The Readings for Tuesday in the 7th Week of Easter:
Have you heard about “hypermiling”? These are folks who learn every possible trick to play with their car to get the most gas mileage possible. They go into neutral (or even turn off the car) when they go down a hill. They ride close behind large trucks on the highway so that they can take advantage of the lowered wind resistance. This was a huge thing in the early part of this century, but it requires a standard transmission and, even better, standard brakes and steering. Every part of your car that is automated, they say, takes away control from you and prevents you from hacking it for better mileage. For these folks, it is the mileage that is important rather than the travel. Longer trips are better for mileage, and the drive is important, sorta… but it’s the mileage that is the thing. What’s the data from the tank?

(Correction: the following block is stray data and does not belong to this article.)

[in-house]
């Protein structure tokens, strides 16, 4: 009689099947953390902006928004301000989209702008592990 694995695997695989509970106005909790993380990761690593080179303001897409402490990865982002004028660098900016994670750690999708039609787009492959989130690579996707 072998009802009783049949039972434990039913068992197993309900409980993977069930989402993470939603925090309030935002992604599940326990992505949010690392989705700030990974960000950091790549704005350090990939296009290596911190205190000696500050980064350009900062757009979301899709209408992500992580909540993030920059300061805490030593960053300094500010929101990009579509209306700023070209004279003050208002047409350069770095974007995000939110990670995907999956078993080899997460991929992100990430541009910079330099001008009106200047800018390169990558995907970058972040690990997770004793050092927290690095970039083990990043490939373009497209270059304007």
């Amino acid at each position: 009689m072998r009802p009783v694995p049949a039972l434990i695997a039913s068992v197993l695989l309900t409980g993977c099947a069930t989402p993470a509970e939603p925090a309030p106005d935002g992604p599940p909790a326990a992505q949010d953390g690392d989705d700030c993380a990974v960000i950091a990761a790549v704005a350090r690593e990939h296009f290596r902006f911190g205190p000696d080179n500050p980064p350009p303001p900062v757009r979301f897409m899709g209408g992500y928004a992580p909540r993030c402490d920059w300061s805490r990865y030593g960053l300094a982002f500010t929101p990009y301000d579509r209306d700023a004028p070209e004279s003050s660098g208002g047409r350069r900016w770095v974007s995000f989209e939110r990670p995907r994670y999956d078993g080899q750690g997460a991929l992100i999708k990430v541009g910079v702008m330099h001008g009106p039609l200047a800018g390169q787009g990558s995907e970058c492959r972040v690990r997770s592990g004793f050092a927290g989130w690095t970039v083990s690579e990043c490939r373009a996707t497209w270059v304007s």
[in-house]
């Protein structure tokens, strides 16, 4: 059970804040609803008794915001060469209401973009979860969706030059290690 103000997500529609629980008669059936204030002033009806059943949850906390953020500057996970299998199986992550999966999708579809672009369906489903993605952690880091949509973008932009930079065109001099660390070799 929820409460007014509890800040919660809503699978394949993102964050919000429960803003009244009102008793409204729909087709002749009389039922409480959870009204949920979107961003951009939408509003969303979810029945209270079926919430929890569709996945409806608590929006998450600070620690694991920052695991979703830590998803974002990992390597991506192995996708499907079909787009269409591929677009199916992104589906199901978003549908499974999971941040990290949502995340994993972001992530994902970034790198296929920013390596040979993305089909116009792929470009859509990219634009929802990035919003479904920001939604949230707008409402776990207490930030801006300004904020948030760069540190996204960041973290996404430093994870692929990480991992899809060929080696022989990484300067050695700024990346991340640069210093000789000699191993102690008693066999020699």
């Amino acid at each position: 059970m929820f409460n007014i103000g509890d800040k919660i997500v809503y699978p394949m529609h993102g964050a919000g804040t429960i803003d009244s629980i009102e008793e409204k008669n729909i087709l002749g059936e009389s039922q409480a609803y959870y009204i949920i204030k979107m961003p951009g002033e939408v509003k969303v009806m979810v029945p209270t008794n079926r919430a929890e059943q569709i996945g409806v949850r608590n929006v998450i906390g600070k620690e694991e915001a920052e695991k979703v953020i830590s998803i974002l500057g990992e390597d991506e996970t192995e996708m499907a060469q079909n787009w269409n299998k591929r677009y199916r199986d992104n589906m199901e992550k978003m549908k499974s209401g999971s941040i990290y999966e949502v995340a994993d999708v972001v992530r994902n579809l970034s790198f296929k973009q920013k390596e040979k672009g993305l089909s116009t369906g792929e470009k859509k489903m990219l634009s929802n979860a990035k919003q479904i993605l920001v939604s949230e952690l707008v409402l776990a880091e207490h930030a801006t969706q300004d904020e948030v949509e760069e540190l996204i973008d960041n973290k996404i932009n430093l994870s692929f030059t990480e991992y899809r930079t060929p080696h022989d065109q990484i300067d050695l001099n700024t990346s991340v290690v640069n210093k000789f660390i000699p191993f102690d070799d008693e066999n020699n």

We are all aware that we are going to die. Each of us in varying degrees has this awareness. The degree is not one or presence vrs absence; rather some of us are able to say with more or less certainty, “I’m not going to die soon.” Yet all of us know death is out there somewhere. We may be more or less fatalistic about it: I will die when it comes, so until then I shall do everything I can. I have no control over when I shall day. Or there are those who try to take control and live forever. Jack at Twitter seems to be one of these, “lifehacking” everything from how often he sleeps to how little he eats in an obsessive drive, seemingly, to keep living life more. What could be wrong with that?